• an operating system 816 that includes procedures for handling various basic system services and for performing hardware dependent tasks;
    • a firewall 144 that is either included in operating system 816, or that interoperates with operating system 816, for controlling network traffic to and from client 102 and permitting or denying communications;
    • a real time clock 150 that operates as a computer clock;
    • a network communication module 818 that is used for connecting the client 102 to other computers via the one or more communication network interfaces 136 and one or more communication networks 104, such as the Internet, other wide area networks, local area networks, metropolitan area networks, and the like;
    • a client application 132 (e.g., a browser application) that can permit a user to interact with the client 102 as described above;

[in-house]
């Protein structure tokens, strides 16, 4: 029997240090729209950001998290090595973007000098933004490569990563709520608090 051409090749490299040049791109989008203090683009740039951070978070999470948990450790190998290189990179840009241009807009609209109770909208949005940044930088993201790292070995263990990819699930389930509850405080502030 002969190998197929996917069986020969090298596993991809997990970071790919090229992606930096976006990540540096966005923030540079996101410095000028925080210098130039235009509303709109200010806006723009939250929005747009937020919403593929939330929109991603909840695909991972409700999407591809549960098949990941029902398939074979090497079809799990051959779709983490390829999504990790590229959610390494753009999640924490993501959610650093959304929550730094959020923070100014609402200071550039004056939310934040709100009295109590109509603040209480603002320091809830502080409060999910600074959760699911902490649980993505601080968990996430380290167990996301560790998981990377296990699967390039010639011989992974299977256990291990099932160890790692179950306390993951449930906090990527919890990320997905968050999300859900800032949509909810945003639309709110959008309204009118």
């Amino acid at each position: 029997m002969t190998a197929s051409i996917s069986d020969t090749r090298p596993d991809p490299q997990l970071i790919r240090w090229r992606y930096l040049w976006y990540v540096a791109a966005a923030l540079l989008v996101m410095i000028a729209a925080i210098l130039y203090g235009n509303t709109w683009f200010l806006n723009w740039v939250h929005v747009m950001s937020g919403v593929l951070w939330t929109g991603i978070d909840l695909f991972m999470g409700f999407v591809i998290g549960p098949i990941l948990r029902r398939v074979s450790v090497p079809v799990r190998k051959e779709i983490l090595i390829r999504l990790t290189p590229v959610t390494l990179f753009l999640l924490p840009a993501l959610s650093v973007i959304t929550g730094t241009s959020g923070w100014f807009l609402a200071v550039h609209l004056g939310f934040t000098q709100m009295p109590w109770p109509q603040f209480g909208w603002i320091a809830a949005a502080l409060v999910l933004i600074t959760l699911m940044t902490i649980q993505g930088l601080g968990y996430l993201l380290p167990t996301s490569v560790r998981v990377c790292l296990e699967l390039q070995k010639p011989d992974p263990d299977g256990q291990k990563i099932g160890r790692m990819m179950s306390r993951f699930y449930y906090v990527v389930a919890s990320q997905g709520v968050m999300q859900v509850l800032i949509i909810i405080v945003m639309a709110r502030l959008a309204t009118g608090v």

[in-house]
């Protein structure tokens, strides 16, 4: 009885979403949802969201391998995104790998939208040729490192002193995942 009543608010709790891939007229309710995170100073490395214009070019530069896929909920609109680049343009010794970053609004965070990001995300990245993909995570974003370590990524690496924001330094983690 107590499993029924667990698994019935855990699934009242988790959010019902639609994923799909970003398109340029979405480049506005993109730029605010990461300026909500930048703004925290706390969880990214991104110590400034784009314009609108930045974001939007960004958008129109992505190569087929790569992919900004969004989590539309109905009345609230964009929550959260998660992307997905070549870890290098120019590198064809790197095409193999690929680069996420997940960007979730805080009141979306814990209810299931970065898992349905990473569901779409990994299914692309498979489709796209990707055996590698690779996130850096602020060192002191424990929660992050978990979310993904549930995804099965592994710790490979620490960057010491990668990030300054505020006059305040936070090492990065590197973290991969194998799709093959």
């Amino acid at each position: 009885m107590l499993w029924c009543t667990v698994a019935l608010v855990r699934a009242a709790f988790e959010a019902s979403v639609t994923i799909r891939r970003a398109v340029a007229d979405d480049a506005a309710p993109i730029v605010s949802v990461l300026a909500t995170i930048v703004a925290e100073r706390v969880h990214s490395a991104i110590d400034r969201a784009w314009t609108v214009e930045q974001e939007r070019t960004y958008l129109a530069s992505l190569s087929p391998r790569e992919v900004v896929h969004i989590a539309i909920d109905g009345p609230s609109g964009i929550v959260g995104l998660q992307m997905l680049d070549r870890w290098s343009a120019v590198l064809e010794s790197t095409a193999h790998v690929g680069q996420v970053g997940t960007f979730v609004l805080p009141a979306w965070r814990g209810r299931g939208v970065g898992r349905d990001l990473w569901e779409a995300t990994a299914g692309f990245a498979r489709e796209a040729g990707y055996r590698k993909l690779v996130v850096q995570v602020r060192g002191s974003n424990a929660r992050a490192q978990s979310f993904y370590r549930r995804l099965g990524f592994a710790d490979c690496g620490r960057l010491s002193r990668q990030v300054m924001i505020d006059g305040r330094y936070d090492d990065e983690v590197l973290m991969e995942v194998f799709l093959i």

• an event application 134 for identifying event information with respect to at least some of the local events at the client and removing personal identifiable information (PII) from the event information to produce event data that is to be transmitted to a server;
    • an application 140 (which may be the event application 134) that includes a loader application 141 and a dynamic link library 142, such that the dynamic link library 142 and not the loader application 141 is auto-updated without requiring user input; and
    • a recording application 152 for recording event information 154 with respect to events that occur at the client, recording a current client real time clock (RTC) timestamp at the occurrence of each event, and assigning each event a unique sequence identification.

Each of the above identified elements of the client 102 may be stored in one or more of the previously mentioned memory devices of memory 806, and corresponds to a set of instructions for performing a function described above. The above identified modules or programs (i.e., sets of instructions) need not be implemented as separate software programs, procedures or modules, and thus various subsets of these modules may be combined or otherwise re-arranged in various embodiments. In some embodiments, memory 806 may store a subset of the modules and data structures identified above. Furthermore, memory 806 may store additional modules and data structures not described above.